In October, transport workers at Belgian port refused to handle military equipment being sent to Israel. Other protests of shipments thought to be Israel-bound have occurred across the United States and abroad, including in Oakland, California; Tacoma, Washington; Melbourne, Australia; and Vancouver, Canada.

Earlier this month, the U.N. Human Rights Council called on countries to halt supplies of arms and munitions to Israel “in order to prevent further violations of international humanitarian law and violations and abuses of human rights.”

The Human Rights Council approved the resolution by a vote of 28-6, with 13 states abstaining. The United States and Germany, Israel’s two biggest arms suppliers, voted against the measure.

It’s been over a half-year since the war between the state of Israel and Hamas militants in Gaza began; Hamas took a hundred people hostage and murdered 1,200, mostly civilians. Since, the death toll for Palestinians in Gaza has surpassed 30,000 — over double that figure for injuries — and though the Gazan Health Ministry does not separate civilian deaths from combatants, the bulk of those killed are thought to be women and children.

Allegations of genocide have been taken up by the government of South Africa, who instituted proceedings against Israel at the International Court of Justice in December. In an interim ruling in January, the court found it is “plausible” that Israel has committed acts that violate the Genocide Convention. It also ordered Israel to ensure “with immediate effect” that its forces not commit any of the acts prohibited by the convention.

“Imagine that we would have to live our lives in fear every single day,” Horn told Wilmington City Council, imploring them to support a ceasefire. “Imagine that no matter how much we tried, we cannot protect our children from being killed. Imagine seeing the place you love and seeing the people that you love being decimated right before your eyes. And you have to count on decision makers that you’ve never met to decide to stop it.”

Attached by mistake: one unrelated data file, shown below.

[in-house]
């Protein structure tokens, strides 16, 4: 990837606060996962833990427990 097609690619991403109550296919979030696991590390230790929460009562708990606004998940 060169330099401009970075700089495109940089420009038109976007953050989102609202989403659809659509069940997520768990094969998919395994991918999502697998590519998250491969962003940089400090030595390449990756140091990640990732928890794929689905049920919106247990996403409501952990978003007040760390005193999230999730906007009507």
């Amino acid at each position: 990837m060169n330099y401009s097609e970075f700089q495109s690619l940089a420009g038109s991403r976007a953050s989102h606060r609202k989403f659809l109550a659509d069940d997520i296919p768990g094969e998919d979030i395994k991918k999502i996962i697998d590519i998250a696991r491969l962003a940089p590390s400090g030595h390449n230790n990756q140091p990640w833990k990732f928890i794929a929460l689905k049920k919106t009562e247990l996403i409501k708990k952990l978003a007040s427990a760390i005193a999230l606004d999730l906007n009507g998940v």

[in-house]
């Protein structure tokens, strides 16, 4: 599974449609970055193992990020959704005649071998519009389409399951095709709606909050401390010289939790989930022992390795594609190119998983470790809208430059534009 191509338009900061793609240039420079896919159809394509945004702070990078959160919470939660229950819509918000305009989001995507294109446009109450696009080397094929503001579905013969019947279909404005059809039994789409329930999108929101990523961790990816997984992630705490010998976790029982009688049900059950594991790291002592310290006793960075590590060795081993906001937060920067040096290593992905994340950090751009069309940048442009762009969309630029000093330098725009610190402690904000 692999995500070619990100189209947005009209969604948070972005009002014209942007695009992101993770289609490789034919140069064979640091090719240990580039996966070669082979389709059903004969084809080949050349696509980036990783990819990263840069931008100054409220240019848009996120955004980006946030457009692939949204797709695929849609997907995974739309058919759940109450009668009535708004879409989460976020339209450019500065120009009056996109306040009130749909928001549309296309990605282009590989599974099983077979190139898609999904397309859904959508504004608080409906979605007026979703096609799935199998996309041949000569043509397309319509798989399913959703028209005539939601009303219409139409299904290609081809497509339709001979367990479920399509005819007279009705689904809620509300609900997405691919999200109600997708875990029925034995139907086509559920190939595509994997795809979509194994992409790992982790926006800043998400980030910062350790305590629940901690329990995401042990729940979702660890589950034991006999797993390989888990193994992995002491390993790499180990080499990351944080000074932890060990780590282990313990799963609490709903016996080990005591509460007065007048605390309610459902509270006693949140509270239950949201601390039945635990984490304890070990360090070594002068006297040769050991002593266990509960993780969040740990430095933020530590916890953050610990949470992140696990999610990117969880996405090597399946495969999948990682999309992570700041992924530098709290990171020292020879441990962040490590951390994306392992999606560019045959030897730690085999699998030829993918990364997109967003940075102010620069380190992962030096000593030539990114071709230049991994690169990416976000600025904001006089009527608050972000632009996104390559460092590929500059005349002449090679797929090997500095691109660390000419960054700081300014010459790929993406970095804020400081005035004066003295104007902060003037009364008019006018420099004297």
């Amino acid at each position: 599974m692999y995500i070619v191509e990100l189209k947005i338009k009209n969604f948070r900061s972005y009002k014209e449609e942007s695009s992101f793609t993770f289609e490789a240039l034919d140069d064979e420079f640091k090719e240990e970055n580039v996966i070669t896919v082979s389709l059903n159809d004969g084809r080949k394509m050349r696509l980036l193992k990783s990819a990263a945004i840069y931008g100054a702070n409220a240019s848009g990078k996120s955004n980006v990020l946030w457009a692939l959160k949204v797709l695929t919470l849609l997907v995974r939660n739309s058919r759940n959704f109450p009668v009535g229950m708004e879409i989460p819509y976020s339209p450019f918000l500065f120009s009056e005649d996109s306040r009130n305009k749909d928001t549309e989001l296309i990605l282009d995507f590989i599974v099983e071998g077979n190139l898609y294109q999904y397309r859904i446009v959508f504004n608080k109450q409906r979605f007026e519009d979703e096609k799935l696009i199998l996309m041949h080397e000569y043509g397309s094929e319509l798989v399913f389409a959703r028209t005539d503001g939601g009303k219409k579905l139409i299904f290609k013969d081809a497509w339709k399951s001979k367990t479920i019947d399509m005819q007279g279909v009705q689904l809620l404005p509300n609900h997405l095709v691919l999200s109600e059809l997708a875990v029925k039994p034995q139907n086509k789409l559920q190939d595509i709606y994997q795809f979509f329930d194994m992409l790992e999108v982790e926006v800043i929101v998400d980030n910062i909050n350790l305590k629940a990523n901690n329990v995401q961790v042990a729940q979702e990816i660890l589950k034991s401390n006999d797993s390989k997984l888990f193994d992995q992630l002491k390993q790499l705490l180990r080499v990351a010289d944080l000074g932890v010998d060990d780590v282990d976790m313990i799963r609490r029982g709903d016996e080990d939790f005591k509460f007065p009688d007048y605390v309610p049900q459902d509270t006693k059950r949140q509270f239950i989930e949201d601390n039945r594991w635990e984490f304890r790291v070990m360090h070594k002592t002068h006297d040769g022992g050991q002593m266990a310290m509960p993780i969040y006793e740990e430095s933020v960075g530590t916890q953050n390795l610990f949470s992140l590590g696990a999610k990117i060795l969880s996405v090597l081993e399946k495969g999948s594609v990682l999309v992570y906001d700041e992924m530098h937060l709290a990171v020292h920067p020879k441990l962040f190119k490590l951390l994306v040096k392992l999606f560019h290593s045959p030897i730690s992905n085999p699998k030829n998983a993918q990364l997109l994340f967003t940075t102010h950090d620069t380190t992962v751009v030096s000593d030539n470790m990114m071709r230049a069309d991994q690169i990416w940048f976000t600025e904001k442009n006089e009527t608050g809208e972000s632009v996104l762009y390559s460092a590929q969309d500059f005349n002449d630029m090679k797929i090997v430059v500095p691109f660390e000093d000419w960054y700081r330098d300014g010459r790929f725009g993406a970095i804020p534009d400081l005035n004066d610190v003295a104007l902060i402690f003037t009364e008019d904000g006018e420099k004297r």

Still, some community members worry signing a ceasefire resolution could sow division. 

DeLoach reported on March 2 that her synagogue has had to take up further security measures and create a safe room after it received a bomb threat in January. She said criticism of Israel does not equate to anti-semitism, but that anti-semites can weaponize the current discourse against the Jewish community. 

At the most recent meeting, Rabbi Benjamin Shull said some people in his community had received threatening emails and phone calls. 

“I wish they would put their signs down,” Rabbi Benjamin Shull said April 16, in reference to the pro-ceasefire activists. “Because the majority of people here in this community know that you are taking the valuable time of these people, who are here to serve the needs of this community, by your misguided efforts.”

However, the issue is not split cleanly along ethnic or religious lines. 

“This is not about division; this is about calling for the violence to end,” Jewish resident August Schaller said. “This is about our city using its position on the state, national and global stage to denounce brutality.”

[Editor’s Note: The spelling of Hanna Hearn’s name has been updated. PCD regrets the error.]

Reach journalist Brenna Flanagan at